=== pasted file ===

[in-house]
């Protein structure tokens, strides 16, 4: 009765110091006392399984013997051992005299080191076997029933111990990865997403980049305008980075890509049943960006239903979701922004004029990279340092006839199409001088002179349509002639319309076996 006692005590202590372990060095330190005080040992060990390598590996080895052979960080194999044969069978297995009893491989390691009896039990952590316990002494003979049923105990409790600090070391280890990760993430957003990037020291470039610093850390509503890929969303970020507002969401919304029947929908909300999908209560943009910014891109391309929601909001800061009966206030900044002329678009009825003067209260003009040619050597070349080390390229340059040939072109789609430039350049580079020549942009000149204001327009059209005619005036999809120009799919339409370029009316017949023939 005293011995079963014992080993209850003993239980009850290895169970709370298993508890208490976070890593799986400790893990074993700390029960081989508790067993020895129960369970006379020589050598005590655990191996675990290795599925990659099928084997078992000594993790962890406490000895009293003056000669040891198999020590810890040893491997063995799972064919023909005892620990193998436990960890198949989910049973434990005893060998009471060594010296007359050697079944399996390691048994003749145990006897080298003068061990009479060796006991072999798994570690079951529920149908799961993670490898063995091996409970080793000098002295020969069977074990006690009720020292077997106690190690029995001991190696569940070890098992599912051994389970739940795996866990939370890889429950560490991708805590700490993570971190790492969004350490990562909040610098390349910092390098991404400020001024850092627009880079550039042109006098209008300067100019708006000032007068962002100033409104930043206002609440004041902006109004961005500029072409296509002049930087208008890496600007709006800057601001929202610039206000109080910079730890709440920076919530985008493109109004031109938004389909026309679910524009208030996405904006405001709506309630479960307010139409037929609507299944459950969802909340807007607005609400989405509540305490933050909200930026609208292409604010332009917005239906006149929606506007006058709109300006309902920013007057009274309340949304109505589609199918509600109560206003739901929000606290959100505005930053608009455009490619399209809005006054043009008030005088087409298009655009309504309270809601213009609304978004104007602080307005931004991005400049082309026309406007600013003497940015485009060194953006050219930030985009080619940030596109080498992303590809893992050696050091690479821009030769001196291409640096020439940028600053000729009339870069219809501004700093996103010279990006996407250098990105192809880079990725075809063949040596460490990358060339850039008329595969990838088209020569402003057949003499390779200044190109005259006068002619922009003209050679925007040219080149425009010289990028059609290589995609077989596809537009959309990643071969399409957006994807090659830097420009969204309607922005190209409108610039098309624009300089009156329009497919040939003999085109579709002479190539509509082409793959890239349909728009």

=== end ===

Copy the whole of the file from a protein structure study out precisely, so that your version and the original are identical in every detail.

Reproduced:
[in-house]
């Protein structure tokens, strides 16, 4: 009765110091006392399984013997051992005299080191076997029933111990990865997403980049305008980075890509049943960006239903979701922004004029990279340092006839199409001088002179349509002639319309076996 006692005590202590372990060095330190005080040992060990390598590996080895052979960080194999044969069978297995009893491989390691009896039990952590316990002494003979049923105990409790600090070391280890990760993430957003990037020291470039610093850390509503890929969303970020507002969401919304029947929908909300999908209560943009910014891109391309929601909001800061009966206030900044002329678009009825003067209260003009040619050597070349080390390229340059040939072109789609430039350049580079020549942009000149204001327009059209005619005036999809120009799919339409370029009316017949023939 005293011995079963014992080993209850003993239980009850290895169970709370298993508890208490976070890593799986400790893990074993700390029960081989508790067993020895129960369970006379020589050598005590655990191996675990290795599925990659099928084997078992000594993790962890406490000895009293003056000669040891198999020590810890040893491997063995799972064919023909005892620990193998436990960890198949989910049973434990005893060998009471060594010296007359050697079944399996390691048994003749145990006897080298003068061990009479060796006991072999798994570690079951529920149908799961993670490898063995091996409970080793000098002295020969069977074990006690009720020292077997106690190690029995001991190696569940070890098992599912051994389970739940795996866990939370890889429950560490991708805590700490993570971190790492969004350490990562909040610098390349910092390098991404400020001024850092627009880079550039042109006098209008300067100019708006000032007068962002100033409104930043206002609440004041902006109004961005500029072409296509002049930087208008890496600007709006800057601001929202610039206000109080910079730890709440920076919530985008493109109004031109938004389909026309679910524009208030996405904006405001709506309630479960307010139409037929609507299944459950969802909340807007607005609400989405509540305490933050909200930026609208292409604010332009917005239906006149929606506007006058709109300006309902920013007057009274309340949304109505589609199918509600109560206003739901929000606290959100505005930053608009455009490619399209809005006054043009008030005088087409298009655009309504309270809601213009609304978004104007602080307005931004991005400049082309026309406007600013003497940015485009060194953006050219930030985009080619940030596109080498992303590809893992050696050091690479821009030769001196291409640096020439940028600053000729009339870069219809501004700093996103010279990006996407250098990105192809880079990725075809063949040596460490990358060339850039008329595969990838088209020569402003057949003499390779200044190109005259006068002619922009003209050679925007040219080149425009010289990028059609290589995609077989596809537009959309990643071969399409957006994807090659830097420009969204309607922005190209409108610039098309624009300089009156329009497919040939003999085109579709002479190539509509082409793959890239349909728009």